“Our father is not dead. He lives, sees us and prays tonight for us. Our monastery will thrive and will not be abandoned by the Lord. When he lived and his presence was enjoyed by us, he was near us, a lighthouse and a guide, this he always told us. This prophecy: From now on, he told us, my daughters from this wilderness, in a few years there will be crossing carriages and numerous people will pass with votive offerings, gold and candles. And we were standing idly, feeling ambivalent, startled. Could His Eminence be talking nonsense, we wondered with concern. My sisters, do not cry, my brothers do not mourn. Aegina and Greece acquired a saint, a modern supplicant in front of the Crucified“.
Her words covered her secret sobbing of a divine power and grace. Her words fell into the crowd with such harmony, that sweetened immediately all the hearts around her and for some length of time the night the melancholic thoughts of death were cast aside.
Three days and three nights the people’s pilgrimage lasted. And the relic uninterruptedly dripped sweat and myrrh and spread everywhere a fragrance!
One of the members of the sisterhood was worried.
“We will have to hurry the burial” she said speedily to Osia Kseni. “It can’t be, my Gerontissa, it’s a body and it will start to stink“.
The night she slept, she saw alive near her the elder, dressed in his sacerdotal vestments.
“Your Eminence,” she exclaimed. And she knelt to embrace his hand.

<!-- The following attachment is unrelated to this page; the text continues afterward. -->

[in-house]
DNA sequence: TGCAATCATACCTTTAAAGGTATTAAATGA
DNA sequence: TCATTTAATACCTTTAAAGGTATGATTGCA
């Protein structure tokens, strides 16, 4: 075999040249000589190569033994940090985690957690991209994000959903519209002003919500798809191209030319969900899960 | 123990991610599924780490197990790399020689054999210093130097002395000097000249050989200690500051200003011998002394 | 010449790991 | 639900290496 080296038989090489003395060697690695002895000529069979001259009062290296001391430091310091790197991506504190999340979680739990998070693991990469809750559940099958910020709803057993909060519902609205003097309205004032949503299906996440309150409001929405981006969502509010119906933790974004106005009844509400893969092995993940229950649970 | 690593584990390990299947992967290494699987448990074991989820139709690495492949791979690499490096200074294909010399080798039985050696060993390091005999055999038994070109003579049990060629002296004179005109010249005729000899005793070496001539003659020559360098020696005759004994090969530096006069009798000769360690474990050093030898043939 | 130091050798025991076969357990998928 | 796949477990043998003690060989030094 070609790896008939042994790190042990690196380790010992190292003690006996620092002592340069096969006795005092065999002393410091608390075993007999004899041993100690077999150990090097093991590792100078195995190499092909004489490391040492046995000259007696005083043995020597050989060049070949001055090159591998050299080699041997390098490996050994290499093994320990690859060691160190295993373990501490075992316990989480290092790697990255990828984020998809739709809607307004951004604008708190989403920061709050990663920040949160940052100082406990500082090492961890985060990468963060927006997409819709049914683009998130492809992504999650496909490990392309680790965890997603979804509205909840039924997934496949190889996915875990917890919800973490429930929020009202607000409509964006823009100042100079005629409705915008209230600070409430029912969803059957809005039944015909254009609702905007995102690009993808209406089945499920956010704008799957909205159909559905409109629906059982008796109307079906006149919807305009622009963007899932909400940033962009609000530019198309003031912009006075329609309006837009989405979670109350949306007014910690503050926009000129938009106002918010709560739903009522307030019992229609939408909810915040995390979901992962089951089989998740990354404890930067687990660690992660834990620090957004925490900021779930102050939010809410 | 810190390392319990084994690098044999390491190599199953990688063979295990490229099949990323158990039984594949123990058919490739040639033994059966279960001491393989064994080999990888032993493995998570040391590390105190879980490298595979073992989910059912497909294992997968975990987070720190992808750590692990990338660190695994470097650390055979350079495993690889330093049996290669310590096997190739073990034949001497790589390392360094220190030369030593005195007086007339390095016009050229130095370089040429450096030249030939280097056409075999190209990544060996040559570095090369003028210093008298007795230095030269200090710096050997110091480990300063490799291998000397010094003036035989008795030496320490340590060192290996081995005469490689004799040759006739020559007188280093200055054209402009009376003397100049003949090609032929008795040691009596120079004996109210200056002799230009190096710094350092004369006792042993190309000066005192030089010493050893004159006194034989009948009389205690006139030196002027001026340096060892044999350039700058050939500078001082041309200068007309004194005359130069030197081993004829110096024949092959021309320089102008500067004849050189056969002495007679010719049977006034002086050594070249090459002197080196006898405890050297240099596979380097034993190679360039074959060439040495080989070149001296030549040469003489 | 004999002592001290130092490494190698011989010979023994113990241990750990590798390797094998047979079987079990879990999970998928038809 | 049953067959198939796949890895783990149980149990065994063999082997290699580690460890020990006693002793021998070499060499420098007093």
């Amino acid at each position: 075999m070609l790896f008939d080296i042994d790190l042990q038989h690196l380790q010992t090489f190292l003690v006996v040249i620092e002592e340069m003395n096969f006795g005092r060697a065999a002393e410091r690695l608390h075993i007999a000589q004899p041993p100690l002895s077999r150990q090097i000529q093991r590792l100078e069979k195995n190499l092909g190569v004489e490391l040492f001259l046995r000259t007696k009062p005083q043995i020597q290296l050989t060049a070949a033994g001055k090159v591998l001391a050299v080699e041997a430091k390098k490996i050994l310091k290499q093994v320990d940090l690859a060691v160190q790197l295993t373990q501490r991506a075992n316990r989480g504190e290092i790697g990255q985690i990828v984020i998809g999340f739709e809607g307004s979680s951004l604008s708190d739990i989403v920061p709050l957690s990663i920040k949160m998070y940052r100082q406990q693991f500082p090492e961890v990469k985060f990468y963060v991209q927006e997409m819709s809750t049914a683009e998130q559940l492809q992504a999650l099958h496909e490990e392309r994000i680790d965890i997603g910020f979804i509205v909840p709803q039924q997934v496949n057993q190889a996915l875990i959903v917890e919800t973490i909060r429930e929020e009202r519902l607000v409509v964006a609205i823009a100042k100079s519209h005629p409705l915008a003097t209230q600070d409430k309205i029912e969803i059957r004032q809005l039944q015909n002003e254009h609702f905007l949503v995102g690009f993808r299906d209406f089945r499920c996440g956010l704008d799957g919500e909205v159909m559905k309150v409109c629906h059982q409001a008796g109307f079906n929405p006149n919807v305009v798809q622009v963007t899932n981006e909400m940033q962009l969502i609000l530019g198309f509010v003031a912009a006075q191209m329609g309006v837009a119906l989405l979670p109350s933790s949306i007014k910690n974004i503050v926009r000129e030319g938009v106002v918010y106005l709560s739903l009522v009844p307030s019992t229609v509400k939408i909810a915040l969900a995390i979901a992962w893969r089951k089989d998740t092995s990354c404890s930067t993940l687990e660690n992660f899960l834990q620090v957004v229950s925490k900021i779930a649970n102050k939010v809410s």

“Does my hand stink, my child?“ he asked her reproachful.
“It has a fragrance Your Eminence,” she whispered.
“What does it smell of?“
“Incense and aloe.“
“Then don’t fear for my relic“.
She woke up frightened. She ran to the coffin, kissed three times the slim fingers of the hands. And noticed once more the sweat-myrrh that kept running.
Naturally they also took care of the burial. They would place him there by the temple, low to the pine. By the green and fluffy needle leaf tree that he was so proud of and loved. There, where once the first resident the Gerontissa, as she was digging to plant it, tiny and small, she heard the strange voice: “Leave some space for a grave.” Yes, now everything was made clear. The good Lord had pre-picked a place for the relic of his chosen child.
Before they would cover the coffin for burial, almost all of the schoolgirls and spiritual children brought and threw lemon blossoms, from the little lemon trees which had been planted by the elder with his hand, in various flower beds around the temple and outside.